The ATO now have an additional $32 million to target the cash economy. Expect more ATO audits with the data matching capabilities. Cafés, restaurants and other businesses that accept cash should ensure their point of sale systems have proper audit trails that match their cash deposits.
GST on new residential property and sub-divisions
In an approach designed to crack down on some property developers failing to make GST payments to the ATO, property developers will no longer manage the GST on sales of newly constructed residential properties or new subdivisions. Instead, the Government will require purchasers to remit the GST directly to the ATO as part of the settlement process.
Contribute the proceeds of downsizing to superannuation for older Australians
From 1 July 2018, a person aged 65 or over will be able to make a non-concessional contribution of up to $300,000 from the proceeds of selling their home. These contributions will be in addition to those currently allowed under the existing rules and caps and will be exempt from the existing age test, work test and the $1.6 million balance test for making non-concessional contributions.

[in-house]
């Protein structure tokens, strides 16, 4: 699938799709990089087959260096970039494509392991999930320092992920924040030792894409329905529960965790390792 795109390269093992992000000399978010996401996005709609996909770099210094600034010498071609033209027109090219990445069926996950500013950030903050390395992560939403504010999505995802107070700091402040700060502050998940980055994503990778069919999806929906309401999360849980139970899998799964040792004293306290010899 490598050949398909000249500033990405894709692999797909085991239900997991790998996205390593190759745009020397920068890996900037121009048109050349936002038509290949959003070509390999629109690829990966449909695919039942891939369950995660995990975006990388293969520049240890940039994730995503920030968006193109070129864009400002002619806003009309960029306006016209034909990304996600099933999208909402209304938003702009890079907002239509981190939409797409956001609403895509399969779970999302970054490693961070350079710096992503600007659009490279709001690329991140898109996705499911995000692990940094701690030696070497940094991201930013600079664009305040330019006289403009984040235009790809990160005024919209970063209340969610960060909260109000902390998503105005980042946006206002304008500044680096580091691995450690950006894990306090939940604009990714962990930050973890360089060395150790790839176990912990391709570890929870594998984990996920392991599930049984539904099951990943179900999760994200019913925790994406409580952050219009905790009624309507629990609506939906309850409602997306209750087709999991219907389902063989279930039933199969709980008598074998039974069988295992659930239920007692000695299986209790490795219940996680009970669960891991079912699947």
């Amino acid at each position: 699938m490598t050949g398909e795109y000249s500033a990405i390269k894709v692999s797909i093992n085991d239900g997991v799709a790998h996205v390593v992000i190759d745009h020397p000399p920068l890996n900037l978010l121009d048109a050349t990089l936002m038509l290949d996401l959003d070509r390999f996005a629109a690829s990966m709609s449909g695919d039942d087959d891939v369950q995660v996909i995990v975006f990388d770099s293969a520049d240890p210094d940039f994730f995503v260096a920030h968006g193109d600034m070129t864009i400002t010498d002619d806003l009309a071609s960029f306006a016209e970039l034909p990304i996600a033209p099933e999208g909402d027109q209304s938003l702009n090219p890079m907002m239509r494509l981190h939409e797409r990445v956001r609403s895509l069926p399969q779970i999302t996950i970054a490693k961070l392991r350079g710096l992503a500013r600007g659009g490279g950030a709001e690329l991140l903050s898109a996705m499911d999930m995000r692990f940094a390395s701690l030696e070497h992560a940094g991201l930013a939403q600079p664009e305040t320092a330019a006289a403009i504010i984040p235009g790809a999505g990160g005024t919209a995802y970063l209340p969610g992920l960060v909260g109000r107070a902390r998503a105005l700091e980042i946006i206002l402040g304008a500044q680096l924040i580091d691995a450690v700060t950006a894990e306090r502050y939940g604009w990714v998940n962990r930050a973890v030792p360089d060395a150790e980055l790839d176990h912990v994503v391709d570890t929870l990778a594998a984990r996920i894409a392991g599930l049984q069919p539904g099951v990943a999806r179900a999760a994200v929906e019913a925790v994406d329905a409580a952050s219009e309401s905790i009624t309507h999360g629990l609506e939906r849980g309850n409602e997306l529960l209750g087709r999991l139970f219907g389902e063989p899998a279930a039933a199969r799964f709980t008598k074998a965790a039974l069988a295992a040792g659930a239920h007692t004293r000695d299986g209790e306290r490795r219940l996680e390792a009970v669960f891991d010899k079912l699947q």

* This measure will apply to sales of a principal residence owned for the past 10 or more years and both members of a couple will be able to take advantage for the qualifying home. *
First Home Super Save Scheme
To encourage home ownership, voluntary contributions to superannuation made by first home buyers from 1 July 2017 can be withdrawn for a first home deposit, along with associated deemed earnings. Concessional contributions and earnings that are withdrawn will be taxed at marginal rates less a 30% offset. Under the measure, up to $15,000 per year and $30,000 in total can be contributed (within existing contribution caps). Contributions can be made from 1 July 2017. Withdrawals will be allowed from 1 July 2018 onwards. Both members of a couple can take advantage of this measure to buy their first home together.